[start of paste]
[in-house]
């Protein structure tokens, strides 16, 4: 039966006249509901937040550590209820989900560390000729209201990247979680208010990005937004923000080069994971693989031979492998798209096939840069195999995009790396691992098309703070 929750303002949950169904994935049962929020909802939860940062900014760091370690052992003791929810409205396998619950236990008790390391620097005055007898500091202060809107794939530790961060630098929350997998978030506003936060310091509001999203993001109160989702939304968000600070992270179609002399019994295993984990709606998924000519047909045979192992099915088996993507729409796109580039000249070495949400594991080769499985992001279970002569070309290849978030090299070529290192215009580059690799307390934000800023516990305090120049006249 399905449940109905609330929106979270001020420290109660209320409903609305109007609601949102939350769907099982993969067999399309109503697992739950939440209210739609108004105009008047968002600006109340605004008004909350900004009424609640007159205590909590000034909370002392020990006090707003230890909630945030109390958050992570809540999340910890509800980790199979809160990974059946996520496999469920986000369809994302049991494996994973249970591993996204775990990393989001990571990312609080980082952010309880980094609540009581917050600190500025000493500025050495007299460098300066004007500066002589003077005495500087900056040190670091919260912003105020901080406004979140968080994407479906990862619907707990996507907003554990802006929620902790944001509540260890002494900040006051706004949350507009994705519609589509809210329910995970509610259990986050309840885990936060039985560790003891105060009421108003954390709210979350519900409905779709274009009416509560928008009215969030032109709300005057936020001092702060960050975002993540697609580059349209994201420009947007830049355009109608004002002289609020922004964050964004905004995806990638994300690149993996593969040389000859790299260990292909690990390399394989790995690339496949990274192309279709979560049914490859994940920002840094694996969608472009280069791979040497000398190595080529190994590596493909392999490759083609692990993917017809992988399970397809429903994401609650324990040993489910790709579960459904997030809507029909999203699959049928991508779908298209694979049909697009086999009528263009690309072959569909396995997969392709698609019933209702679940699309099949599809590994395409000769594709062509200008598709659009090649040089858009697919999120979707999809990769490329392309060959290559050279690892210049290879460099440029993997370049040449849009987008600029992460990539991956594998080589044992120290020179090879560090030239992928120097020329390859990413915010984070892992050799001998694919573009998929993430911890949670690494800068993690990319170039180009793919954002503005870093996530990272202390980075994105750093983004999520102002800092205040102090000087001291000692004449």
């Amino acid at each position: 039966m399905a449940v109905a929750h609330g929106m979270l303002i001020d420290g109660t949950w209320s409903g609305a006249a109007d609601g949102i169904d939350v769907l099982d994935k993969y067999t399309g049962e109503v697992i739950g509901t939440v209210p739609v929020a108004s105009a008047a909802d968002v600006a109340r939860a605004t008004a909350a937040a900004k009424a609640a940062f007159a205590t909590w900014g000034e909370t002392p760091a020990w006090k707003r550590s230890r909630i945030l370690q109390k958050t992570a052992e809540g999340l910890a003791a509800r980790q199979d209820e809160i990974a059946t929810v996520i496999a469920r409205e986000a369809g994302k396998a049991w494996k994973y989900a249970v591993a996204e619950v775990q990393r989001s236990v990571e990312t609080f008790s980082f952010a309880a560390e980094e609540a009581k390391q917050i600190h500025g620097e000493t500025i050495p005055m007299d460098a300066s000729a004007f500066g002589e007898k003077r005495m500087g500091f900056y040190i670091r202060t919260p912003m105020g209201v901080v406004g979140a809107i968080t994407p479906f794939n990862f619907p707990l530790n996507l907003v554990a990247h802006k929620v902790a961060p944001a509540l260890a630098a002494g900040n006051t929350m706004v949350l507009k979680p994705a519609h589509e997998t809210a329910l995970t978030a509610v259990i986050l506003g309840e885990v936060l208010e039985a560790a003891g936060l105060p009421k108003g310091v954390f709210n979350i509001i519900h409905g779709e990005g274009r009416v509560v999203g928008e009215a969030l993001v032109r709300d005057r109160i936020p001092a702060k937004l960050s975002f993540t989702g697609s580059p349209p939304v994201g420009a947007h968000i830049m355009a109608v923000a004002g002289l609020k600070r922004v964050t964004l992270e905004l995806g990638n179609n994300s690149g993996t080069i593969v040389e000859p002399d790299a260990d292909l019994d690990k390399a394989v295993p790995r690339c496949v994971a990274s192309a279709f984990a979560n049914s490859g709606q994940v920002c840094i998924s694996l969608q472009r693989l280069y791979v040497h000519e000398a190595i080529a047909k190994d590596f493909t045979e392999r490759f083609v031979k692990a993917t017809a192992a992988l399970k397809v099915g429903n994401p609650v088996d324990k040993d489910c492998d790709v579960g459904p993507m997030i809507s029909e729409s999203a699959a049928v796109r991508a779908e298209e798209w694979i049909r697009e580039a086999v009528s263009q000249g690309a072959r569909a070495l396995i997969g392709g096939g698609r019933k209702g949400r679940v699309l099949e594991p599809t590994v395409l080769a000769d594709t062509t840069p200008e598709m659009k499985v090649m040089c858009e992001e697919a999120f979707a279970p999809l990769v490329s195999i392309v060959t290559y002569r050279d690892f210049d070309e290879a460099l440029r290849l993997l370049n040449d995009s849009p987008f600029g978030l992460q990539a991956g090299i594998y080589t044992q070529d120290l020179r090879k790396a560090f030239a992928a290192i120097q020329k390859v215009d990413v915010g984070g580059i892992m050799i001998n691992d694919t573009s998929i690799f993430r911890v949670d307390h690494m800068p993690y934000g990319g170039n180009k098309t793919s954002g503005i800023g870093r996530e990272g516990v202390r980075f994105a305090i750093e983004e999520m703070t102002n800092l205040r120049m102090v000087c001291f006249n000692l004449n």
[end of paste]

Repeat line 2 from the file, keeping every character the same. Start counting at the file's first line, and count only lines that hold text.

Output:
């Protein structure tokens, strides 16, 4: 039966006249509901937040550590209820989900560390000729209201990247979680208010990005937004923000080069994971693989031979492998798209096939840069195999995009790396691992098309703070 929750303002949950169904994935049962929020909802939860940062900014760091370690052992003791929810409205396998619950236990008790390391620097005055007898500091202060809107794939530790961060630098929350997998978030506003936060310091509001999203993001109160989702939304968000600070992270179609002399019994295993984990709606998924000519047909045979192992099915088996993507729409796109580039000249070495949400594991080769499985992001279970002569070309290849978030090299070529290192215009580059690799307390934000800023516990305090120049006249 399905449940109905609330929106979270001020420290109660209320409903609305109007609601949102939350769907099982993969067999399309109503697992739950939440209210739609108004105009008047968002600006109340605004008004909350900004009424609640007159205590909590000034909370002392020990006090707003230890909630945030109390958050992570809540999340910890509800980790199979809160990974059946996520496999469920986000369809994302049991494996994973249970591993996204775990990393989001990571990312609080980082952010309880980094609540009581917050600190500025000493500025050495007299460098300066004007500066002589003077005495500087900056040190670091919260912003105020901080406004979140968080994407479906990862619907707990996507907003554990802006929620902790944001509540260890002494900040006051706004949350507009994705519609589509809210329910995970509610259990986050309840885990936060039985560790003891105060009421108003954390709210979350519900409905779709274009009416509560928008009215969030032109709300005057936020001092702060960050975002993540697609580059349209994201420009947007830049355009109608004002002289609020922004964050964004905004995806990638994300690149993996593969040389000859790299260990292909690990390399394989790995690339496949990274192309279709979560049914490859994940920002840094694996969608472009280069791979040497000398190595080529190994590596493909392999490759083609692990993917017809992988399970397809429903994401609650324990040993489910790709579960459904997030809507029909999203699959049928991508779908298209694979049909697009086999009528263009690309072959569909396995997969392709698609019933209702679940699309099949599809590994395409000769594709062509200008598709659009090649040089858009697919999120979707999809990769490329392309060959290559050279690892210049290879460099440029993997370049040449849009987008600029992460990539991956594998080589044992120290020179090879560090030239992928120097020329390859990413915010984070892992050799001998694919573009998929993430911890949670690494800068993690990319170039180009793919954002503005870093996530990272202390980075994105750093983004999520102002800092205040102090000087001291000692004449």